Wriston Manufacturing Corporation

Topics: Touring car racing, Net present value, Manufacturing Pages: 7 (1470 words) Published: June 12, 2012
TO:Richard Sullivan
SUBJECT: Wriston Manufacturing Corporation
DATE: June 9, 2011

Wriston Manufacturing Corporation (WMC) is faced with a Detroit plant that is no longer viable because of underinvestment, labour issues, and product-process mismatch. This has lead to low sales figures, low return, and high burden rates (as calculated by the company). The issues at the Detroit plant will be reviewed and options will be presented. A recommendation to address the Detroit plant will be be made based on this review.

Investment in the Detroit plant has lagged significantly from other plants in the corporation. As a result, the infrastructure and machinery is outdated, haphazard, and inefficient. The working environment is poor, with an unplanned collection of buildings that have received little attention over the many years of use. The plant produces multiple product lines, often of low volume, because of the transfer of higher volume products to more efficient plants. Set-up times are longer, because of outdated machines, small batch sizes, and high variability. Routing of products through the plant remains complex, because of the differing requirements for small volume products, and because of single machine operator training. Poor working conditions have lead to prominent labour issues, including increasing levels of absenteeism and turnover. Options:

1. Plant Closure and Product Line Transfer
As seen in Appendix 1, closure of the Detroit plant and transfer of product lines results in the best NPV of the three options, using the financial information provided in the case. However, the financials in isolation do not consider the impact of the transfer of product lines to the other plants, as well as the impact of Group 3 product line discontinuation. The other plants in the WMC system are generally high volume, flow-shop style plants. The transfer of lower volume products with variable manufacturing requirements to high volume plants will lead to a similar product-process mismatch that exists in Detroit. Appendix 2 provides a breakdown of the burden rates attributable to the three product groups. Group 1 and 2 have higher burden rates than Group 3, and transfer of these product lines will impact the burden rate, and likely the ROA, of the receiving plants.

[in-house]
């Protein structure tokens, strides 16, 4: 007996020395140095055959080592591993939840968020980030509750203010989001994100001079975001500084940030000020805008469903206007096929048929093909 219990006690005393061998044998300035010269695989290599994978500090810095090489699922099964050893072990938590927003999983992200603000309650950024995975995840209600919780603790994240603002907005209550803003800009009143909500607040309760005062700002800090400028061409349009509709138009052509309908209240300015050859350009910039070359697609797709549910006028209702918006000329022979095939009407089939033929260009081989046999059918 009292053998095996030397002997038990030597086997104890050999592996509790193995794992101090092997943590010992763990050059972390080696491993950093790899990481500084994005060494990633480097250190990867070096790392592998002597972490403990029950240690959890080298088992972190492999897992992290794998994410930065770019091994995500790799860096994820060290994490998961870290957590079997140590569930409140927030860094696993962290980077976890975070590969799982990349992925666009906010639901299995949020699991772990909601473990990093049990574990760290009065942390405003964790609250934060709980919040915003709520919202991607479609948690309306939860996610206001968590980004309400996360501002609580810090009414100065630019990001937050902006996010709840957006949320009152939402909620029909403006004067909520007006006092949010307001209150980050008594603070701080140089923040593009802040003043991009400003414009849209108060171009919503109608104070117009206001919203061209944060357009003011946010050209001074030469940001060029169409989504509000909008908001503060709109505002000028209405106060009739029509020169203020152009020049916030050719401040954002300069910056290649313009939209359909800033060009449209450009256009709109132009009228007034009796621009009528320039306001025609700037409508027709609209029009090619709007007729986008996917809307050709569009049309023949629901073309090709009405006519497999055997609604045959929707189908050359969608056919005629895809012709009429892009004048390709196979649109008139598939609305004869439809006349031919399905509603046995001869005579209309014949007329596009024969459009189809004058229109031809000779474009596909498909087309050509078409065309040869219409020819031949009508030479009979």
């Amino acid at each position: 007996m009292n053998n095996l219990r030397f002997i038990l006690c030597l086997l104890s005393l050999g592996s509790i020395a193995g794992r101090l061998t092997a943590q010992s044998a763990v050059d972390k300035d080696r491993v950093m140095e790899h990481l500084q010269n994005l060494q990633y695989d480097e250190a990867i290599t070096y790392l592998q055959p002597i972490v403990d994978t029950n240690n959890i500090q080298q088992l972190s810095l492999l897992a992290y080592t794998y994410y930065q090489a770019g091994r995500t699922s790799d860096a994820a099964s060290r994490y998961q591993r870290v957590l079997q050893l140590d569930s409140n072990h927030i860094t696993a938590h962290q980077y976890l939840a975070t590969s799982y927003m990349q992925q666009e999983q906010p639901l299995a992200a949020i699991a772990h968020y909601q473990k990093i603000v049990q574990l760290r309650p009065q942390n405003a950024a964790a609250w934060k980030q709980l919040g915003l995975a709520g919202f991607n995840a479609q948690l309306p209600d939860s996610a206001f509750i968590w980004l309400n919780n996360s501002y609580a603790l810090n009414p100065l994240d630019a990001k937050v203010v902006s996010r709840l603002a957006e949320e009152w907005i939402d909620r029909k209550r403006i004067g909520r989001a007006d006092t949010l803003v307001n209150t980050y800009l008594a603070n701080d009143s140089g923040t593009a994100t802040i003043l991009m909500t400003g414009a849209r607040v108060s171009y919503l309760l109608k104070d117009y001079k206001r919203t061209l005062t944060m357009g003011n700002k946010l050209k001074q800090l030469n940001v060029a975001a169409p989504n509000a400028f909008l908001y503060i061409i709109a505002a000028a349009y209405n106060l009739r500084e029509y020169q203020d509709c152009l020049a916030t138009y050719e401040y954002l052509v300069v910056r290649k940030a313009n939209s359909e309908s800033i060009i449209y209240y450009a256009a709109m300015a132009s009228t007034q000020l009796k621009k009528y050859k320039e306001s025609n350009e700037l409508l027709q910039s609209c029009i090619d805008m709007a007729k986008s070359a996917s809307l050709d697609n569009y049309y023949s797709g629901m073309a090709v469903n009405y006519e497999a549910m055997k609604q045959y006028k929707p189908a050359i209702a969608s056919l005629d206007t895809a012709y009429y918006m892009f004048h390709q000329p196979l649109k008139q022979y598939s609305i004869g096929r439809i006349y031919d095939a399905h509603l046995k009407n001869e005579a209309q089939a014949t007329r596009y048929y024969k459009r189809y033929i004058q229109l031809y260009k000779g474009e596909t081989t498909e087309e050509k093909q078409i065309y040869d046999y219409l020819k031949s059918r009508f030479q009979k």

Appendix 3 graphically displays the ROA versus overall burden rate of the plants in the WMC system. Transfer of Group 2 in particular will need to be carefully considered as the Lima plant already has a high burden rate and negative ROA. Transfer of Group 2 to Lima will further inflate that plant’s burden rate and further push down the ROA. WMC should evaluate the processes at the Lima plant to gain a better understanding of the low capacity and negative ROA, particularly of a high volume plant. Because of the high capacity of the Saginaw plant, transfer of the product line to this plant may not be achievable despite its low to medium volume processes.

2. Plant Retooling
Retooling the Detroit plant results in the worst NPV of the three options, even with ongoing losses eliminated through the retooling investment. With this option the company would continue to have a negative ROA at the Detroit plant.

3. New Plant Construction
Construction of a new plant results in an NPV that lies between the previous two options. However, construction of a new plant may provide the company with opportunities to address present manufacturing and labour issues in Detroit, and allow the company to continue to produce the low volume product lines that are used as replacement parts by its customers and by other plants in the WMC system.

Because of the high degree of variability in the product lines produced at Detroit, the introduction of a flexible system of manufacturing (job-shop) into the new Detroit plant will allow the company to continue to produce low volume, specialty product lines more...
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